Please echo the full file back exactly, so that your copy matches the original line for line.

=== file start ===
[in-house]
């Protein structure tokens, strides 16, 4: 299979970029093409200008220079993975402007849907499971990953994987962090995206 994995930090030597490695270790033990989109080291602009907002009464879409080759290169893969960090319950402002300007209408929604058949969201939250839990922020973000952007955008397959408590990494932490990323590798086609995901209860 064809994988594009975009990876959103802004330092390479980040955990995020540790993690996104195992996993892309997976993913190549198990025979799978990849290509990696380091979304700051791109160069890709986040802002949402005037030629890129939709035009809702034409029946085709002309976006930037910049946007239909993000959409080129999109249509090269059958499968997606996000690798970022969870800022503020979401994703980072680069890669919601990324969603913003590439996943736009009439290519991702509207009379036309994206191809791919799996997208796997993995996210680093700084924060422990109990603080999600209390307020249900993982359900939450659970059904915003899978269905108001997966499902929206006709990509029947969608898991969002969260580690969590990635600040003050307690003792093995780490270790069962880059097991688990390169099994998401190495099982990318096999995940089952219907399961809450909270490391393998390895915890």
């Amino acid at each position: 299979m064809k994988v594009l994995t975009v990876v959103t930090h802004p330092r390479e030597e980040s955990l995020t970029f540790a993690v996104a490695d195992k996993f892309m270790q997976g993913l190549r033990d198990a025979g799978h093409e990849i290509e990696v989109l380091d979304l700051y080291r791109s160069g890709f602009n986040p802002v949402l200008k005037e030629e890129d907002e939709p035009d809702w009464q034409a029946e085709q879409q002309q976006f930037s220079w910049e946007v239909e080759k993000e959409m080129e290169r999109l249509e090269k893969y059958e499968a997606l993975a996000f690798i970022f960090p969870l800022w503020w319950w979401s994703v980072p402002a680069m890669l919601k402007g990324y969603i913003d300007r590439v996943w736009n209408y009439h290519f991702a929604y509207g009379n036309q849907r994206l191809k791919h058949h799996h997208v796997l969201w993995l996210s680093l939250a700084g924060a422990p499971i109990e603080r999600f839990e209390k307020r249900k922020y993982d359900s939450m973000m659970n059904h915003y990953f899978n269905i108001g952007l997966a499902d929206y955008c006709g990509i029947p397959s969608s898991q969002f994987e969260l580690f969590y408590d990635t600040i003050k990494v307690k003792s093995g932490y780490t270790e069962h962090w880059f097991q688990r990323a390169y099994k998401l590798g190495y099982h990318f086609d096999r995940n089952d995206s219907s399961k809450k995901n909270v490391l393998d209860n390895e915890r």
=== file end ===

[in-house]
């Protein structure tokens, strides 16, 4: 299979970029093409200008220079993975402007849907499971990953994987962090995206 994995930090030597490695270790033990989109080291602009907002009464879409080759290169893969960090319950402002300007209408929604058949969201939250839990922020973000952007955008397959408590990494932490990323590798086609995901209860 064809994988594009975009990876959103802004330092390479980040955990995020540790993690996104195992996993892309997976993913190549198990025979799978990849290509990696380091979304700051791109160069890709986040802002949402005037030629890129939709035009809702034409029946085709002309976006930037910049946007239909993000959409080129999109249509090269059958499968997606996000690798970022969870800022503020979401994703980072680069890669919601990324969603913003590439996943736009009439290519991702509207009379036309994206191809791919799996997208796997993995996210680093700084924060422990109990603080999600209390307020249900993982359900939450659970059904915003899978269905108001997966499902929206006709990509029947969608898991969002969260580690969590990635600040003050307690003792093995780490270790069962880059097991688990390169099994998401190495099982990318096999995940089952219907399961809450909270490391393998390895915890």
């Amino acid at each position: 299979m064809k994988v594009l994995t975009v990876v959103t930090h802004p330092r390479e030597e980040s955990l995020t970029f540790a993690v996104a490695d195992k996993f892309m270790q997976g993913l190549r033990d198990a025979g799978h093409e990849i290509e990696v989109l380091d979304l700051y080291r791109s160069g890709f602009n986040p802002v949402l200008k005037e030629e890129d907002e939709p035009d809702w009464q034409a029946e085709q879409q002309q976006f930037s220079w910049e946007v239909e080759k993000e959409m080129e290169r999109l249509e090269k893969y059958e499968a997606l993975a996000f690798i970022f960090p969870l800022w503020w319950w979401s994703v980072p402002a680069m890669l919601k402007g990324y969603i913003d300007r590439v996943w736009n209408y009439h290519f991702a929604y509207g009379n036309q849907r994206l191809k791919h058949h799996h997208v796997l969201w993995l996210s680093l939250a700084g924060a422990p499971i109990e603080r999600f839990e209390k307020r249900k922020y993982d359900s939450m973000m659970n059904h915003y990953f899978n269905i108001g952007l997966a499902d929206y955008c006709g990509i029947p397959s969608s898991q969002f994987e969260l580690f969590y408590d990635t600040i003050k990494v307690k003792s093995g932490y780490t270790e069962h962090w880059f097991q688990r990323a390169y099994k998401l590798g190495y099982h990318f086609d096999r995940n089952d995206s219907s399961k809450k995901n909270v490391l393998d209860n390895e915890r």